I'll leave you with this note from RunawayLobster, who is among the most positive streamers I've come across on the site.
Cheap PC accessories we love
Take a gander at these awesome PC accessories, all of which will enhance your Windows experience.
Anker 4 port USB 3.0 hub (opens in new tab) ($10 at Amazon)
Whether on a desktop or laptop PC, you always need more ports to connect things to. This hub gives you an additional four USB 3.0 Type A ports.
Ikea Fixa Cable Management System (opens in new tab) ($11 at Amazon)
This IKEA cable management kit is your ticket to a clean setup. It's simple and functional.
NZXT Puck (opens in new tab) ($20 at Amazon)
This clever little accessory has powerful magnets on the rear to make it stick to any of the metal panels on your PC case or anything else. It's great for hanging accessories like headsets.
Jez Corden is a Senior Editor for Windows Central, focusing primarily on all things Xbox and gaming. Jez is known for breaking exclusive news and analysis as relates to the Microsoft ecosystem while being powered by caffeine. Follow on Twitter @JezCorden and listen to his Xbox Two podcast, all about, you guessed it, Xbox!
With Amazon working on integration its own game service with Twitch and Google integration Stadia with YouTube, Microsoft needs Mixer to be a success to offer the same social aspects. What will/is Sony using, I don't know. If currently nothing, maybe Microsoft can work out a partnership with Sony with Mixer also.
Renee--a former Twitch partner who moved to Mixer a year ago or so--also tweeted that after Ninja joined Mixer she suddenly saw a lot of new Mixer users who used to be Twitch subscribers of hers suddenly showing up in her chat. It seems many of them didn't follow her over when she transitioned, but once Ninja did, perhaps by further legitimizing Mixer, as you point out, that finally encouraged them to check it out and check back in on someone they used to watch on Twitch.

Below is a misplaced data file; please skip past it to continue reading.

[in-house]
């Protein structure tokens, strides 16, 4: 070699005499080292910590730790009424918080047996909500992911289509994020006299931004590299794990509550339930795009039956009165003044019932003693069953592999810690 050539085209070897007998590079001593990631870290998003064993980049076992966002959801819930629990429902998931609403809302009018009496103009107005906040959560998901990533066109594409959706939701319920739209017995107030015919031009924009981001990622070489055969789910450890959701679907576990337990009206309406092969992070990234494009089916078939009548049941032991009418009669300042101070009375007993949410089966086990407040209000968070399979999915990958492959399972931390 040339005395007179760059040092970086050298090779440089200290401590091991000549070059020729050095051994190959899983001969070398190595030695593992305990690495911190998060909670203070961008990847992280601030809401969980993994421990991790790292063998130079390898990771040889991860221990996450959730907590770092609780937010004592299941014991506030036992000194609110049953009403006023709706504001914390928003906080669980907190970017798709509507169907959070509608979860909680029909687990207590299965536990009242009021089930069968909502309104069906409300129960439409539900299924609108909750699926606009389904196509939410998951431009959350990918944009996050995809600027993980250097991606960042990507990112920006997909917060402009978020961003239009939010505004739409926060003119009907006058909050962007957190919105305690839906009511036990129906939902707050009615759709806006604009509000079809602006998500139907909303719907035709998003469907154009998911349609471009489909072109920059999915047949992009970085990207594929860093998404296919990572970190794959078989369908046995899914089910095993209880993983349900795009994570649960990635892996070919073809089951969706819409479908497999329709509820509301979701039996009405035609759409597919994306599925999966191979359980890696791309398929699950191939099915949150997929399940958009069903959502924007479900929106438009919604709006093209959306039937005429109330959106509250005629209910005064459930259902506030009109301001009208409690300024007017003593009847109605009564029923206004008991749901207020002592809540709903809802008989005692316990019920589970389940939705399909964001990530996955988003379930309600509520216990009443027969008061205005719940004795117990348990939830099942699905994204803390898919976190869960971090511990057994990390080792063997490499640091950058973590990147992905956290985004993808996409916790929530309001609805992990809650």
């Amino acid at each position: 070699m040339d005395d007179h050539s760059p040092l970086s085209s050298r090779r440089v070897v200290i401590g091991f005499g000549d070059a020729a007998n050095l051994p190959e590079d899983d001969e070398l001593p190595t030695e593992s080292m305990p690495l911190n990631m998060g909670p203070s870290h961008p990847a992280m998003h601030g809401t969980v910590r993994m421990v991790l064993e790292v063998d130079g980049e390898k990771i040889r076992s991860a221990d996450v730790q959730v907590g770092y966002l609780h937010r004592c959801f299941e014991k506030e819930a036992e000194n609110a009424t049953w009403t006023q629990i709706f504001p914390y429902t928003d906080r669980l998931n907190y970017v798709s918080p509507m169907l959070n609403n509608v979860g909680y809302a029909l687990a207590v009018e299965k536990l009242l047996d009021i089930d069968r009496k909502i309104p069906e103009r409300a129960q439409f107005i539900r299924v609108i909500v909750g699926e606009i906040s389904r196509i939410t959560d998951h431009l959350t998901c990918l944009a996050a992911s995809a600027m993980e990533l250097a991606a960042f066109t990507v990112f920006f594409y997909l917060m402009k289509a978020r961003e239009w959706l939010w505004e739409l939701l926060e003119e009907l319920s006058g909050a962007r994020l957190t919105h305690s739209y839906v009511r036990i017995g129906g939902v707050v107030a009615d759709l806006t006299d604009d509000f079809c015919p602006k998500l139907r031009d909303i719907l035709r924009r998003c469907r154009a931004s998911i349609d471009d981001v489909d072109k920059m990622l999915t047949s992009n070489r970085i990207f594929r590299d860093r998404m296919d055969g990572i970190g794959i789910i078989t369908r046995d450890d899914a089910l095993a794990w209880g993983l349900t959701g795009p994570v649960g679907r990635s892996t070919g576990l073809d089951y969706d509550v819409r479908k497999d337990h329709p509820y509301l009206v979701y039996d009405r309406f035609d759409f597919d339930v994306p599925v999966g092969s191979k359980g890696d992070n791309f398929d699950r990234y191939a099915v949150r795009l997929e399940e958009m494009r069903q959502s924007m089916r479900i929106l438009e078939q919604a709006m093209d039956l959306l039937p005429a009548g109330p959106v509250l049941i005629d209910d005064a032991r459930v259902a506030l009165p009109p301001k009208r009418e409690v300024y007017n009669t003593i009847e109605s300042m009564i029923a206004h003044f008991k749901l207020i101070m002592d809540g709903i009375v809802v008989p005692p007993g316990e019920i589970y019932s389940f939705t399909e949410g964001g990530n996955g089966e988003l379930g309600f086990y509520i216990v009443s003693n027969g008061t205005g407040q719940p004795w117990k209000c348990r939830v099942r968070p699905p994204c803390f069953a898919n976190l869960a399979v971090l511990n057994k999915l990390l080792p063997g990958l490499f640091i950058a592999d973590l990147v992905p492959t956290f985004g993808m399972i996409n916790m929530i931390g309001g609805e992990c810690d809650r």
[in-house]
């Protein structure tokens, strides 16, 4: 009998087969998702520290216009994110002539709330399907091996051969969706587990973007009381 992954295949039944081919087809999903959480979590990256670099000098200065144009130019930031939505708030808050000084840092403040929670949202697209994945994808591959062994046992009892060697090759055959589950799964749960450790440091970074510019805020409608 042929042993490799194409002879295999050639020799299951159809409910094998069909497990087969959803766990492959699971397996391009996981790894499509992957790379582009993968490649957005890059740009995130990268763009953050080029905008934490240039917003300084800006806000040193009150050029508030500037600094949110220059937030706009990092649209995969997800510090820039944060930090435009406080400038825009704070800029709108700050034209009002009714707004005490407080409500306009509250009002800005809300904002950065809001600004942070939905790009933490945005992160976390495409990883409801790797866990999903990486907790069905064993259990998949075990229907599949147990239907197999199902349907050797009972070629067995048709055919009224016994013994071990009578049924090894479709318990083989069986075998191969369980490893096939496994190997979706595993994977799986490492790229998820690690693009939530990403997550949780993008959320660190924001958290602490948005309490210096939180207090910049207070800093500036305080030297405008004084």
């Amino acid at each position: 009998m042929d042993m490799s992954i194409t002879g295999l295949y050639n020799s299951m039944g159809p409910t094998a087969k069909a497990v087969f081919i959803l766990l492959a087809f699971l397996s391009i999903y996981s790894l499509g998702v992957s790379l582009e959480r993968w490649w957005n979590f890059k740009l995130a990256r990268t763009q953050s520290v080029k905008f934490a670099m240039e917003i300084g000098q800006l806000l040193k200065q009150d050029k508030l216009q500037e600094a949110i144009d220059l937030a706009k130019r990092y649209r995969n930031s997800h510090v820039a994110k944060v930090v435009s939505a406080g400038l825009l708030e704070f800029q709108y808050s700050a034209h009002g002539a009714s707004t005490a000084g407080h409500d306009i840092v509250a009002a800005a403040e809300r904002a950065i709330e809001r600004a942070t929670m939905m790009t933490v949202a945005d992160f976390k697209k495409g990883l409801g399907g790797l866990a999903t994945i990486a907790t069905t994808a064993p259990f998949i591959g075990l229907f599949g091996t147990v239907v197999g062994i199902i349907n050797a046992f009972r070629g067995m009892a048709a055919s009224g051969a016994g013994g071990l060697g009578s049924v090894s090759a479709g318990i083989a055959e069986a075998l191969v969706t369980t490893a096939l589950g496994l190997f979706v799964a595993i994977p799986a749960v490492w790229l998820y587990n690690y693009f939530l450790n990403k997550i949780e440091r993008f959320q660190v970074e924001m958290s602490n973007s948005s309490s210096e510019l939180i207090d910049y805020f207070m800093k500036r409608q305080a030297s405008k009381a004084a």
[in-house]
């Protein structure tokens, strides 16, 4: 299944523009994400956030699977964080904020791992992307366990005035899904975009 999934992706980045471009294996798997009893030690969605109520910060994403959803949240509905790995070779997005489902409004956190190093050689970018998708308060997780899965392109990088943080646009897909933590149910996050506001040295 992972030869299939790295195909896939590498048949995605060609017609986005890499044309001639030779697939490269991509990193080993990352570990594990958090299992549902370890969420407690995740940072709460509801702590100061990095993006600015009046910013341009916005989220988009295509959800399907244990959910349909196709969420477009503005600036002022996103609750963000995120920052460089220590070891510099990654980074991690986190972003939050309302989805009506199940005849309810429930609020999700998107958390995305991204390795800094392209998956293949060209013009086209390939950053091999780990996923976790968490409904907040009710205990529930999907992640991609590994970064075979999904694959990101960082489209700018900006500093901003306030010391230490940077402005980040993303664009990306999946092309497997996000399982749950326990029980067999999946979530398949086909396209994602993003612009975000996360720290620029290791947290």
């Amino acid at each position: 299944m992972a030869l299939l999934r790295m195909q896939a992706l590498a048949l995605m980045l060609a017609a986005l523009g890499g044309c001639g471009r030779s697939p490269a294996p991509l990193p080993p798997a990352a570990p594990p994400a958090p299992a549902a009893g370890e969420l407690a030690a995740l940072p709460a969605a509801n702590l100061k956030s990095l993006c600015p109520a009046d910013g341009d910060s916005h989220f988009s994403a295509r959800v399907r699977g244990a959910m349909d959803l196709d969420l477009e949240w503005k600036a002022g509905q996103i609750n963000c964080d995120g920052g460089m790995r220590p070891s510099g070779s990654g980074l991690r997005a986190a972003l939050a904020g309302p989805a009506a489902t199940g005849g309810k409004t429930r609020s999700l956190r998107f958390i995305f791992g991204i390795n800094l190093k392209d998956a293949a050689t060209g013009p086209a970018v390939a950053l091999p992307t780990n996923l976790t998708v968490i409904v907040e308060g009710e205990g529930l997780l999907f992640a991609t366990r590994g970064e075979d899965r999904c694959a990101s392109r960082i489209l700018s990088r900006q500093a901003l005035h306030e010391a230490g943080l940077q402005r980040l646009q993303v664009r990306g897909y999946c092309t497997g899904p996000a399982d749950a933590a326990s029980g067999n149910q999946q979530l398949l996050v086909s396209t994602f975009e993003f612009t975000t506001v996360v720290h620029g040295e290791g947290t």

That's really awesome
@Jez Corden Totally agree, that is awesome to hear. @coip thanks for sharing!
Been watching him live at Lollapalooza and now almost a full week on his streams. Most Fortnite watching i ever done ever. I can tell Ninja is way happier compared being on Twitch. New crowd, fresh start. But I like how he also watches other people play and Co-host to help them out. He has definitely created more traffic for Mixer.
He seems to be in his element for sure, I don't like Fortnite at all but he seems to be taking to Mixer very well
I watched ninja for the first time in my life for about 5 min he killed some people in fortnight. I got bored and stopped watching. Ive never been intrested much in fortnite. But hey thats why there are so many different games. I doubt I will see ninja play Anno 1800. But I have on mixer.
Overall it's looking like a net positive for Mixer and understandably there will be some murmurings as BigHungry2X makes decent points. Personally, I think we are about to see more investment from Microsoft as if the penny pinchers in the finance team had their way we'd most likely have seen Mixer's growth slow down substantially. However with renewed investment on the Xbox front means there has to be some form of marketing to obtain mindshare to utilise and make a return on that investment. This was a genius move, whoever or which ever team made it happen - Kudos to them they are the unsung heroes in this chapter and of course the Mixer streams who have been trying the hardest to increase their sub count thus directly contributing to Mixer growth. By making use of Mixer to promote games created by the Xbox division / Microsoft studios is a major no brainer. I highly doubt the penny pinchers would have relinqueshed the purse strings had it not been for the dire showing of what happens when you axe gaming studios; thus resulting in Xbox not having compelling first party titles to sell consoles, game pass subs and xbox live subs. I sure as heck glad Phil Spencer et al have autonomy to grow the xbox division.
I would like colors for each type of games
It would be interesting to offer some kind of games with cards for suscribers
I like this rather bold move by Microsoft. If you want to attract traffic to your movie, hire an A-list actor. If you want to attract traffic to your game streaming service, hire an A-list game streamer!
I know the Mixer Magic has been supportive of the move by ninja. And has been supportive of such. I know mixer magic isn't a partner, but someone that has been on the site since 2015, thier input is always appreactive. Also the article is really good. Keep it up! Mixer.com/themixermagic Twitter.com/themixermagic
Get the best of Windows Central in in your inbox, every day!
Thank you for signing up to Windows Central. You will receive a verification email shortly.
There was a problem. Please refresh the page and try again.